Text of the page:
**What is an intuitive explanation for the expectation maximization (EM) algorithm?**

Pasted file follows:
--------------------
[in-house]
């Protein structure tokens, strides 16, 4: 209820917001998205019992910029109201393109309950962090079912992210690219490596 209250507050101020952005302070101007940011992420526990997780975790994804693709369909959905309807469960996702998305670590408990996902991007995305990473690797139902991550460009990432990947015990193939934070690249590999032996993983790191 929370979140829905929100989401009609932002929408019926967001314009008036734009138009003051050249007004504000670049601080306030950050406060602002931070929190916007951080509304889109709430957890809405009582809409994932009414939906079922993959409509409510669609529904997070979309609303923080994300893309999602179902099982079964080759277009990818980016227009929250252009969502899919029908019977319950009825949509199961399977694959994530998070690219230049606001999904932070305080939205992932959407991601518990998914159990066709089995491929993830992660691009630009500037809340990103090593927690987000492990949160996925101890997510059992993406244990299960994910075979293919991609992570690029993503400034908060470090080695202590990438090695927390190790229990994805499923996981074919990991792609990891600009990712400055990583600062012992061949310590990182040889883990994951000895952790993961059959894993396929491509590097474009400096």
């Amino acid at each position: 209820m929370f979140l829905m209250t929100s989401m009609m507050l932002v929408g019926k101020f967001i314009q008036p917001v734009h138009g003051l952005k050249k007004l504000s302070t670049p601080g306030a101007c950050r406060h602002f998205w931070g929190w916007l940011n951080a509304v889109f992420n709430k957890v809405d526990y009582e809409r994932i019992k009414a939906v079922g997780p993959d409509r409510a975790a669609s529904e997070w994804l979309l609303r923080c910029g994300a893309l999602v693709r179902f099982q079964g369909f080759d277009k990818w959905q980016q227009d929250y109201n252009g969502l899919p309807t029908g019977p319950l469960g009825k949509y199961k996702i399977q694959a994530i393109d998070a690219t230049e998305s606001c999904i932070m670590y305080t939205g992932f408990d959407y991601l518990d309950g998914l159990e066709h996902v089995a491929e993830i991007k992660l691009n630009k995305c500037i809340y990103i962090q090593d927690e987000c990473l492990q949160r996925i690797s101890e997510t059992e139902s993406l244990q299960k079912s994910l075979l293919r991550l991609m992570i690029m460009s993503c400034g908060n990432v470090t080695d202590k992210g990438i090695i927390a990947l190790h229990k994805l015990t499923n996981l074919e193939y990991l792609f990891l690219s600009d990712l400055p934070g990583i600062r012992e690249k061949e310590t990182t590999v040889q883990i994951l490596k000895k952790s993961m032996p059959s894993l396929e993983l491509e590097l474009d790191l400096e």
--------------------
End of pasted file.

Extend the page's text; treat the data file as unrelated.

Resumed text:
**Note that sometimes E-M is used to describe a class of algorithms, as well as a particular algorithm. Here's an analogy that may help (note this is more an instance of EM, but you can see the patterns here): you've never seen fruit in your life before. I dump a bunch of 50 roughly spherical fruit onto your table: everything from an inch to to a foot across. I only tell you one thing, there's 5 types of fruit. But you do know that that these fruit come from different types of trees and that trees don't just produce random stuff, they tend to produce similar things. How do you go about organizing the fruit to work this out? Well, really you have two problems you have to solve: 1. How do I "assign" each of the individual fruits to a particular tree type? Let's call this the missing values or Z for short. 2. What are the characteristics of the fruit of each tree type? Let's call these the "unknown parameters" or theta for short. But these two problems are interrelated: I can use one to help me solve the other one. Here's how I do it. 1. Randomly pick any assignment of fruits to types. In other, make a guess at Z. Let's call this Z(0). Initially, grapes are going to be mixed with watermelons, but that's OK. 2. Now that I've made a random assignment of fruits to types, I can now try to answer the second question: what are the characteristics of each fruit type assuming that they come from the same tree? Well, they have this average size, and this color, and so on. So I can work out that these are. This is the expectation step. I can get theta(0) this way. Some of the "fruit types" will now be towards the smaller end of the spectrum, some will be soft, some will be hard. They'll be all over the place. 3. Now that I've worked out the theta(0), I can now work out a better assignment of fruits to each type, because we know that things from a single tree are similar. Here something magical happens: the grapes are more likely to end up in one group (the ones characterized by small size and being soft), and the watermelons in another one (the ones characterized by big size and being hard). So now I have Z(1). 4. Let's go back to step 2. But instead of Z(0), let's use Z(1), and repeat! At some point, I'll notice that things haven't changed much: Z(11) will be the same as Z(12), for example. I'll also have theta(12). But Z(12) is now a pretty good assignment to different fruit type and their different characteristics!**